Be Positive

  • Published
  • By Maj. Jethro Sadorra, 422nd Civil Engineer Squadron commander

There are innumerable aspects of our personal and professional lives that we cannot control. The baseball-sized hailstorm that destroyed the car you bought with your enlistment bonus…you could not control. How about the time your flight plans changed because the pilot did not show up? Again, you had no control. Or when the Atlanta Falcons blew a 21-3 lead at the half against the New England Patriots in the 2017 Super Bowl? You guessed it, no control.  Years ago, I learned the concept of “Spheres of Influence and Control.” This term has been used in astrodynamics and international relations, but the concept I’m referring to is simpler. Imagine a period – the dot – on a Word document using font size 12. Next, imagine that same dot inside the sphere of a baseball. Finally, imagine those two things engulfed by our galaxy. I specifically used these objects for scale. The period represents what you CAN control and influence. What is outside of the period, but inside the baseball are things you CAN influence. Everything outside of the baseball is what you CANNOT control or influence.

How did you react to those three scenarios? Were you angry, devastated, stressed, or betrayed by the city of Atlanta (I’m not even from there!)? I do not blame you. Those are natural reactions, and you have every right to feel as you do. But, did it do you any good? Did your car magically repair itself or the airline pilot materialize into the cockpit? In these situations, let’s say the answer is no. The point is let’s focus on something that we can control – our reactions.  I’m sure a quote exists out there stating that negative reactions are futile. So, there has to be a quote that supports the opposite: being positive is the way to go!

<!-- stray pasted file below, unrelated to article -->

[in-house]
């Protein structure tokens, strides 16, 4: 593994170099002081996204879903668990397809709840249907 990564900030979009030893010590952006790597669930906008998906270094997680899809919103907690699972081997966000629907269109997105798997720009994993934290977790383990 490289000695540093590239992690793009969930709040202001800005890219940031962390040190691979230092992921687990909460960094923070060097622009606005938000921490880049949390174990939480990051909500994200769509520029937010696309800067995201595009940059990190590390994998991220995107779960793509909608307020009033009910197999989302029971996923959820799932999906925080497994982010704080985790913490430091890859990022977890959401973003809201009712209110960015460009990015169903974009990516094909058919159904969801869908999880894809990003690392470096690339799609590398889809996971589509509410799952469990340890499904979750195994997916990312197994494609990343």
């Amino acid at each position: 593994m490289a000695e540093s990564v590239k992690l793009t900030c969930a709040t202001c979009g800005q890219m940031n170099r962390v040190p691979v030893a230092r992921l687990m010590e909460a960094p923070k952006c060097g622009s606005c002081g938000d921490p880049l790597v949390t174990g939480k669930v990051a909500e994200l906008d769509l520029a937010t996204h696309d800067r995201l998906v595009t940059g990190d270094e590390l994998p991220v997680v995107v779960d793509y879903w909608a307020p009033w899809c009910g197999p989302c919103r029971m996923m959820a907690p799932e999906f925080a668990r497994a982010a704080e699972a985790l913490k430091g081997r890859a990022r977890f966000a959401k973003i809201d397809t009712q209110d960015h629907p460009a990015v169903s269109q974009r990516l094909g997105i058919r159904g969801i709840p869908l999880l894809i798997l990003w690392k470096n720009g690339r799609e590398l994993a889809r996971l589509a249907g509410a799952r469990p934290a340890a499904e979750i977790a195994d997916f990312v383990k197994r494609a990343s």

One’s attitude is influenced by many things, but there is only one factor that dictates it – YOU. Rather than focusing on the “could have” and “should have,” why not confront the situation with positivity. Positive energy begets positive energy. I do not need to cite any published articles from Harvard Press or the New England Journal of Medicine. I have seen it in action and you have, too! We have experienced it in team sports, staff meetings, Change of Commands, and Annual Awards Banquets. Heck, you felt it that time you were the catalyst at the wedding reception and had everyone on the dance floor with “Shout” playing in the background.

Let us close the loop on the Super Bowl analogy. Tom Brady, considered the greatest quarterback of all time, did not care for the Falcon’s offense or the point deficit in the Super Bowl. Frankly speaking, the Patriots’ defense was the part of the team that influenced Atlanta’s scoring. If one gets lost deep in the annals of YouTube, there are plenty of videos showcasing Tom Brady’s energized and positive vibes throughout the whole game. That positive energy motivated the offense as the Patriots scored 31 points and the defense held the opposing team to one touchdown after a lopsided first half. We all saw the game unfold…the Patriots win, and Tom Brady gets his 5th ring. Not bad for a 199th draft pick who focused on what he could control and influence by reacting positively to all the naysayers.